I think if people really want to be involved in the industry, they should be involved, but they should go in with their eyes open. I knew what I was getting into when I started Yellowhammer. I knew there was a high chance that the brewery would fail and I knew that it would be quite some time before it would become profitable, if at all. I knew it was going to be hard as work. I knew that in the summer it would be hot as hell.

Problem is, a lot of people don't know those things. They see the brewery from the tasting room side and it looks so awesome they think it must be a dream job.

As a general rule I try to dissuade people from getting into the industry. Especially people who say "I'm going to open a brewery!" because they think they will make lots of money. I know a lot of brewery owners and none of them are rich and all of them made more money before they quit their day job. I make less money now than my first job out of college in 1991, and I work more hours!

I have a 23 year old kid working for me now who wants to open a brewery someday. He wanted to come by to just watch for a day and by the end of the day he was working and hired. I explained to him before the first day that it wasn't probably what he thought it was going to be and that it was hard as hell work. But I really thinks he loves the job, so there are some people out there that are just meant to be brewers. I like to think I one of them, too. :)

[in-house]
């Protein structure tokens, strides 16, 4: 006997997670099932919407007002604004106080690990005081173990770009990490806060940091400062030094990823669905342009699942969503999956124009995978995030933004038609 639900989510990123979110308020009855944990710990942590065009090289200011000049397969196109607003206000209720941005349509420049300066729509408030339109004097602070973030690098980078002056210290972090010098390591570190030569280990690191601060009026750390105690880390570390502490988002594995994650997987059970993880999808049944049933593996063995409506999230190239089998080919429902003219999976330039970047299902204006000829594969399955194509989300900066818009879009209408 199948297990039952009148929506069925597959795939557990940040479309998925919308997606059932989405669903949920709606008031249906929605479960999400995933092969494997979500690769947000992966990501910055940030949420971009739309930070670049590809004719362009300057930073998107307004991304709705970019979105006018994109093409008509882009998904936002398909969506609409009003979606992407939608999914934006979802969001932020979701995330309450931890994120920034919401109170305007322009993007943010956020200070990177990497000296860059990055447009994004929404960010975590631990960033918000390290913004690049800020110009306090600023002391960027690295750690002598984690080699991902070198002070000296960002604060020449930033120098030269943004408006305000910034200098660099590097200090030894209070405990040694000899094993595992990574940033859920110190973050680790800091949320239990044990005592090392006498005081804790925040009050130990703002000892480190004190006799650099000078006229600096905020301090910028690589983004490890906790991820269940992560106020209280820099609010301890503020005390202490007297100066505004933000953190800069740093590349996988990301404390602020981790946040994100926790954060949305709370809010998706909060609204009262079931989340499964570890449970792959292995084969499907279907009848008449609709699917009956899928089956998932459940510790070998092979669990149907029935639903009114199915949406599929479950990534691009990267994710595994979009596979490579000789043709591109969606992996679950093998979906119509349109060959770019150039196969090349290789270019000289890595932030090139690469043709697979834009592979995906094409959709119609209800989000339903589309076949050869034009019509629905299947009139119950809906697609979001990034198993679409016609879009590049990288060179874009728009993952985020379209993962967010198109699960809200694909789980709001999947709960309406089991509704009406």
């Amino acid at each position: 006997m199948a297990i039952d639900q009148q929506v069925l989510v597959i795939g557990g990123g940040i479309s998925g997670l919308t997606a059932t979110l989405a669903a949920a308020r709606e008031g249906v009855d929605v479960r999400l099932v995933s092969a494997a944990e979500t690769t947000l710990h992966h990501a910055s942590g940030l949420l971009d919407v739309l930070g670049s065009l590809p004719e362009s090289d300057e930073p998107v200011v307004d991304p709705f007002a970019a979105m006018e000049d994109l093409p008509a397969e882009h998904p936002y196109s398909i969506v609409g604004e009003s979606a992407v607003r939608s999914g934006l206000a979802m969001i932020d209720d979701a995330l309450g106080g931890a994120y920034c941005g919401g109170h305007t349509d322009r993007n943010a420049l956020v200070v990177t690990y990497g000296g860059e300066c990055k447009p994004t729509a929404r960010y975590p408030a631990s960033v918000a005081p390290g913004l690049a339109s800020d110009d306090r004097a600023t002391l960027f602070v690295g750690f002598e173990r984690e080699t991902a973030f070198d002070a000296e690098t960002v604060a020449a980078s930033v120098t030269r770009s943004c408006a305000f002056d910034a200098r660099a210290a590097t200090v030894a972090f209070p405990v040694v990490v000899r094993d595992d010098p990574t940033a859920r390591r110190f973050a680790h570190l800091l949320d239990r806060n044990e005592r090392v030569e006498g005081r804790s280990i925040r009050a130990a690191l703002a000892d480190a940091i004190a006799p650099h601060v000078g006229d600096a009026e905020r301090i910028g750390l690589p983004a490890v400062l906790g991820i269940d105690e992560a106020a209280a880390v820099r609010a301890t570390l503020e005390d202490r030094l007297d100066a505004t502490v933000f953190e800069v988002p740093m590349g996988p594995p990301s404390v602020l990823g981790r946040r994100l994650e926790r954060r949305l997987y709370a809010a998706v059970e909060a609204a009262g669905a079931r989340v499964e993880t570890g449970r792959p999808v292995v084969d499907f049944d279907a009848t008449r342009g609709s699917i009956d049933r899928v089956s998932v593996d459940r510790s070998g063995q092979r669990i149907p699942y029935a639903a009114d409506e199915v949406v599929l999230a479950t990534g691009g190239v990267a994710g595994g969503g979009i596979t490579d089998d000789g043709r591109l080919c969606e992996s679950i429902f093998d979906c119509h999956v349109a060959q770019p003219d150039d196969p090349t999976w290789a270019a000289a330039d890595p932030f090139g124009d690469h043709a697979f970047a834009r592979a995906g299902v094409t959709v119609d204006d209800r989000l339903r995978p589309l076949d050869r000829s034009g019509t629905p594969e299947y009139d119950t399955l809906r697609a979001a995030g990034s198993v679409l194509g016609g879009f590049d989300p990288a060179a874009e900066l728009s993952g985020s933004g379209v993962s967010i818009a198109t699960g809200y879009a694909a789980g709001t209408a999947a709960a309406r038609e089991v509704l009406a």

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Offline hopfenundmalz

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Re: So you want to be a brewer
« Reply #20 on: July 14, 2013, 01:20:43 PM »
At a wedding reception I talked to a guy who is going pro. He has been brewing dice Christmas, on a Mr. Beer system. He has made four batches, all awesome. 8)
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Offline klickitat jim

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Re: So you want to be a brewer
« Reply #21 on: July 14, 2013, 01:28:43 PM »
Dang, got what it takes. He will knock it out the park.

Offline anthony

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Re: So you want to be a brewer
« Reply #22 on: July 14, 2013, 07:37:39 PM »
The days I am brewing are the days I am happiest. All the CIP, transferring, carbonating, keg-filling, sample-glass washing, scheduling, opening/closing, growler filling, etc. are all the things that wear me down.

Nothing compares to the feeling of eyeing that hydrometer and making a note of the starting gravity before I pitch some yeast. Serious anticipation, pride, and a feeling of a job well done. Then coming in 8 hours later to a serious gurgle in the air-lock bucket is just icing on the cake.

Offline Pawtucket Patriot

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Re: So you want to be a brewer
« Reply #23 on: July 15, 2013, 06:33:40 AM »